they have cultivated a reputation for excellence and fulfilment.2. 53 Warner. Amazon is claiming to be making profits on its books and music categories. secure payment procedures. and to sustain a positive image and satisfactory end-to-end experience. This raises a critical issue. have kept it ahead. perhaps trying to defend its view that losses taken to build market share can reap profits later. Amazon has continuously invested in customer service. it has not recorded any profits to date. Amazon also recognised that service quality is a perception.. 6. if it continues to incur losses. Although Amazon has successfully built a strong brand and loyal customer base. with new products and value added content. however. as the true value of a brand lies in its sustainability. the drain on their cash resources will push them towards bankruptcy. Amazon's intense focus on customer needs and continual innovation. stem from its compelling value proposition and high quality end-to-end customer experience. not necessarily a reality. speedy delivery and good value. Nevertheless. Quality is only measurable in the minds of visitors to the site. This customer-centricity is a key hallmark of a successful Internet brand. Amazon delivers on its promises of a wide inventory of products.Brandweek. 'Marketers of the Year: Jeff Bezos. When they're young. B. distribution centres and upgrading the site. October 12.BUILDING SUCCESSFUL BRANDS ON THE INTERNET "Brands to a certain degree are like quick-drying cement. which is critical on the Internet. but over time they become more and more associated with a particular thing and harder to stretch53". they're stretchable and pliant. 1998 70 . and investors lose confidence. In doing so.6 Conclusion Amazon has achieved a customer base of over 23 million people and an annual revenue run rate of over $2 billion in less than five years. However. Amazon has also benefited from a first-mover advantage giving it an edge over competitors. The key factors driving its growth and high retention rates. Volume Discounter' .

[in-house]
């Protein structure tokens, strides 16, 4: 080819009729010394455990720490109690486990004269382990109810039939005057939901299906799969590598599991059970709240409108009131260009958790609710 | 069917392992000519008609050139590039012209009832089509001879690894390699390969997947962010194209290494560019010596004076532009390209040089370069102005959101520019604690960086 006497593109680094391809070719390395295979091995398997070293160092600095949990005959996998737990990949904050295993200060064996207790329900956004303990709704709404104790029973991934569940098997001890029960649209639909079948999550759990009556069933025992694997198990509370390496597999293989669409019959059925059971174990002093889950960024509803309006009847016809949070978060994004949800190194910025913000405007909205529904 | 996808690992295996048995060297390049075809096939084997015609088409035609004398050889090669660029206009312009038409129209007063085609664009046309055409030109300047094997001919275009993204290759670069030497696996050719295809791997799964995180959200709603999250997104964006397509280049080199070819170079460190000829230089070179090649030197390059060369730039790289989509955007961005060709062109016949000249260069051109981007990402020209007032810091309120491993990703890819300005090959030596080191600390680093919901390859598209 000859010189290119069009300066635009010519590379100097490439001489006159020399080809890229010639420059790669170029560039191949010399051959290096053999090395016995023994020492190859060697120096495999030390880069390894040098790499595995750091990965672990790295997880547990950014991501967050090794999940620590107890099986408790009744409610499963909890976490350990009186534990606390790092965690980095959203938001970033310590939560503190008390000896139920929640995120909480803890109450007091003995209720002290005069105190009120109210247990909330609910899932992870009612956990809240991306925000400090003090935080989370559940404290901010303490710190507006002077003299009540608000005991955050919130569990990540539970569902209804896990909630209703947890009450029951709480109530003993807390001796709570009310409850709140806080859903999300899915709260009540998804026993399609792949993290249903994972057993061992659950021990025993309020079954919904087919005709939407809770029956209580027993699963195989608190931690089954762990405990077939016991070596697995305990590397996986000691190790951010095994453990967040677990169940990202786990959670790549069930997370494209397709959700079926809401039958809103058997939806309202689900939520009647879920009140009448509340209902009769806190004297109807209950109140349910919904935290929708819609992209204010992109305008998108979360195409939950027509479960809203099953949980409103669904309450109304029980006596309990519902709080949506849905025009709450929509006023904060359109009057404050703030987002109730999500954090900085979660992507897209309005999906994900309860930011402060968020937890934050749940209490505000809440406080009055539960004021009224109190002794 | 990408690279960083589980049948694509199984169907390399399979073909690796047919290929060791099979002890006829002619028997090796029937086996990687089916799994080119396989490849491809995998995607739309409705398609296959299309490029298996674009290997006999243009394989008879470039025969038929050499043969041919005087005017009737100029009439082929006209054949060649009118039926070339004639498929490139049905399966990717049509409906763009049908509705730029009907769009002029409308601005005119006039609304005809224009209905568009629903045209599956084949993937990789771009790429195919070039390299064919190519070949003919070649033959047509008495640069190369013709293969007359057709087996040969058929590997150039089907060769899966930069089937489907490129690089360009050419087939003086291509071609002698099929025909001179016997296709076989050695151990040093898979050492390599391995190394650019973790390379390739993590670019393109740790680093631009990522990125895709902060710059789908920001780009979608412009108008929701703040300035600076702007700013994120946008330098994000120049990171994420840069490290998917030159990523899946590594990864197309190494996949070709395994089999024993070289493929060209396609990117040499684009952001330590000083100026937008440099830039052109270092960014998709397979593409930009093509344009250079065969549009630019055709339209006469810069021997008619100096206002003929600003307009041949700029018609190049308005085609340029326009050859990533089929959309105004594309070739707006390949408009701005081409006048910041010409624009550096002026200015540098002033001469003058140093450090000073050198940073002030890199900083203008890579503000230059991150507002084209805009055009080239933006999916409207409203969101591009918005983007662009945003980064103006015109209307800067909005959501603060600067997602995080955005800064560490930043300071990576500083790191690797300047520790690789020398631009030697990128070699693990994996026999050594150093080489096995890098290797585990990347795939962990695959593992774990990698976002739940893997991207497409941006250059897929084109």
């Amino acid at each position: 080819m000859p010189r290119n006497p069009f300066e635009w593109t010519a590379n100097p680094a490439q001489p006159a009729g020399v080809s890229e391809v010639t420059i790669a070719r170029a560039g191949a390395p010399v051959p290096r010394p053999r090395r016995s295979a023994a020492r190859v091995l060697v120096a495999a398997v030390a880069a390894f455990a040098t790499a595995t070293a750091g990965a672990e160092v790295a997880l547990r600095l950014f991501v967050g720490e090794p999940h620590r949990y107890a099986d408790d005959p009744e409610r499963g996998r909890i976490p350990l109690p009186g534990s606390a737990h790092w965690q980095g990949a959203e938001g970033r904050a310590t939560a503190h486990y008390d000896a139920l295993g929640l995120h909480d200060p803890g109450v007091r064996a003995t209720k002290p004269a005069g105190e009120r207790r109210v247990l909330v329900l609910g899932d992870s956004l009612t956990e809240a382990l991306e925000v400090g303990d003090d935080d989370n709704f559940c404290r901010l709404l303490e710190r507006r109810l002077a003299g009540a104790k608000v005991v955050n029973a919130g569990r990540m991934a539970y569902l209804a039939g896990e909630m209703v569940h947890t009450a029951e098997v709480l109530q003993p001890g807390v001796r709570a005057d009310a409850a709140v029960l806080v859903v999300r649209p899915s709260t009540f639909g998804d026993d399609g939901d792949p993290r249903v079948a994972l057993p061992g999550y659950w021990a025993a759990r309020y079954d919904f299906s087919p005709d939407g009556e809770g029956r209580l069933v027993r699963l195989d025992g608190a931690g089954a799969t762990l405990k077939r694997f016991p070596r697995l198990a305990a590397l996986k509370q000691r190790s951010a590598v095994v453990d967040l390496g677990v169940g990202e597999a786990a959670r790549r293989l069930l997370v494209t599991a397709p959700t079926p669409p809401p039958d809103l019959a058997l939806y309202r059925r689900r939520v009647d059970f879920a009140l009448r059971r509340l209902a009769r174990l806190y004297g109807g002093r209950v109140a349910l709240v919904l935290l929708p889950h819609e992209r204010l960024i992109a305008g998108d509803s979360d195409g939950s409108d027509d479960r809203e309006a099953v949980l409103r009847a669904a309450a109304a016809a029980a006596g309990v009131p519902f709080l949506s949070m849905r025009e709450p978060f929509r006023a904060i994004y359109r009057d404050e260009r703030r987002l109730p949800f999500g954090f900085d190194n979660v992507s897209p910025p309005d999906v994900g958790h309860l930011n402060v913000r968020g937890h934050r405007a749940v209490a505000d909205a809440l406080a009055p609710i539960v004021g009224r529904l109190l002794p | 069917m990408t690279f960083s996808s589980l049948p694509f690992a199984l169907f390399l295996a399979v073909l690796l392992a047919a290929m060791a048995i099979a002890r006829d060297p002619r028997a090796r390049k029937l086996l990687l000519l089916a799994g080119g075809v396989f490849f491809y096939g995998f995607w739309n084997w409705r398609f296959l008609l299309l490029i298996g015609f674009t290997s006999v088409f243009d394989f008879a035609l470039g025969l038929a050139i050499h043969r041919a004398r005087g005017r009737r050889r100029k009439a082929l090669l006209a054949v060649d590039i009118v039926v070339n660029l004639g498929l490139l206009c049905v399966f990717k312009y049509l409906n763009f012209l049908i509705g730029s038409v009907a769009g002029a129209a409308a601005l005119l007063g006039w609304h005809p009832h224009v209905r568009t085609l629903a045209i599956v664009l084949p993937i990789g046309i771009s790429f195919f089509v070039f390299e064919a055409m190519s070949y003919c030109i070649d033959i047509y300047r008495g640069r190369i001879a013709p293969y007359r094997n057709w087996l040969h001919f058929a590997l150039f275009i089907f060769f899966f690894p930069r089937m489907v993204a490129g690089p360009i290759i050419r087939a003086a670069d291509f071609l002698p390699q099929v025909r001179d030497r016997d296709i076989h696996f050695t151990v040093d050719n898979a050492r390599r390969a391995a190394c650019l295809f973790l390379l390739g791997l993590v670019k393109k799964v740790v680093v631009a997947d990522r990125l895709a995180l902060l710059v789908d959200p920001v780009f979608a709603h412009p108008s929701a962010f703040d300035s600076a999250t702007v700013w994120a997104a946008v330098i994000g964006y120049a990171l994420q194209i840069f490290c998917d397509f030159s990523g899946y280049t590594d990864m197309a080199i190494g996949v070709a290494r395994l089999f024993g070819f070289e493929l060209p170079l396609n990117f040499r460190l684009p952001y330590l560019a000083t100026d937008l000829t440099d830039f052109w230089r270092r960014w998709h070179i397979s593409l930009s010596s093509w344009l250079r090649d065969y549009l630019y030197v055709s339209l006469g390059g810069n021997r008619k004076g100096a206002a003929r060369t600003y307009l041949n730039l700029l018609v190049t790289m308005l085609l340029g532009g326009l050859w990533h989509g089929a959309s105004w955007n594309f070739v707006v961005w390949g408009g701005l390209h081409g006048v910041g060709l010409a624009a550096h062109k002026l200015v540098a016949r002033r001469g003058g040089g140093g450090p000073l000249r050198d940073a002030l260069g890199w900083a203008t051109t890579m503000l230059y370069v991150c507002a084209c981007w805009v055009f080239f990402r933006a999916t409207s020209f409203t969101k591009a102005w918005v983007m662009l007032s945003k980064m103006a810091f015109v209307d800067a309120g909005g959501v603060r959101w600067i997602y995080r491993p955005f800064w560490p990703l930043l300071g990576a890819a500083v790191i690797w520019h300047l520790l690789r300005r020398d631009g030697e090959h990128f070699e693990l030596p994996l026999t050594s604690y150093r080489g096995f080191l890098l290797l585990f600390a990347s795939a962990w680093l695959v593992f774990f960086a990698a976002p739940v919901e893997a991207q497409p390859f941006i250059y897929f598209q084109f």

and is the second largest online bookseller (after Amazon. all front-end operations (marketing.COM 6. magazines. Dalton bookstores (located in shopping malls). Barnesandnoble. Inc. is one of the best known traditional booksellers in the United States.com on the Go' to provide access to wireless devices 1998 March May July October 1999 May July August October December 2000 January February May June July . as it could capitalise on the infrastructure and back-end operations (warehouses.) established by its parent company.Barnes & Nobles announces plans to become the exclusive bookseller on America Online's (AOL's) Marketplace March .3.3 CASE STUDY: BARNESANDNOBLE. and out-of-print books to inventory Attempts to buy Ingram Book Group $450 million IPO Price war erupts with Amazon.Barnesandnoble. Barnes & Noble Inc. 40% owned by Bertelsmann AG.BUILDING SUCCESSFUL BRANDS ON THE INTERNET 6.Barnes & Noble.com Launches Music Store Announces plans to develop huge distribution centre Launches Prints & Posters Gallery and electronic greeting card service Unveils 'bn.com launched its website (www. Besides books. prints & posters and related products.Offers same day delivery in Manhatten .com and Microsoft announce that they will create an eBook superstore .Launches Internet Radio .Launches Affiliate Network December .com's timeline and major milestones is outlined in Figure 6.com announces strategic relationship with Palm Computing . contacts.Announces distribution relationship with New York Times September . Barnes & Noble Inc.Launches BNTV .COM .com was able to 'hit the ground running'.Acquires minority stake in NotHarvard.com) .Barnesandnoble.barnesandnoble.com provides other online categories offering software. promotion) between the online store and the retail stores have been kept separate. etc. and currently operates 520 Barnes & Noble superstores (located in cities and high traffic areas).Barnes & Noble went online at AOL May . music.2 1997 January BARNESANDNOBLE.com). Launched in 1997. book databases. TABLE 6.Acquires equity stake in Mightwords . Barnesandnoble. However.com . rare.TIMELINE AND MAJOR MILESTONES .. Currently.Forges distribution deal with AOL November Develops distribution alliance with Wired Digital Launches revamped site.1 Company Overview Barnesandnoble. Barnesandnoble.com is approximately 40% owned by Barnes & Noble. Barnesandnoble.Barnes & Noble University opens registration for free online courses .com is the fourth largest e-commerce retailer54. including software store Launches Business Solutions programme Sells 50% stake to Bertelsmann for $200 million Adds used.Launches Video Store 71 .2. and 20% owned by the public. and 470 B.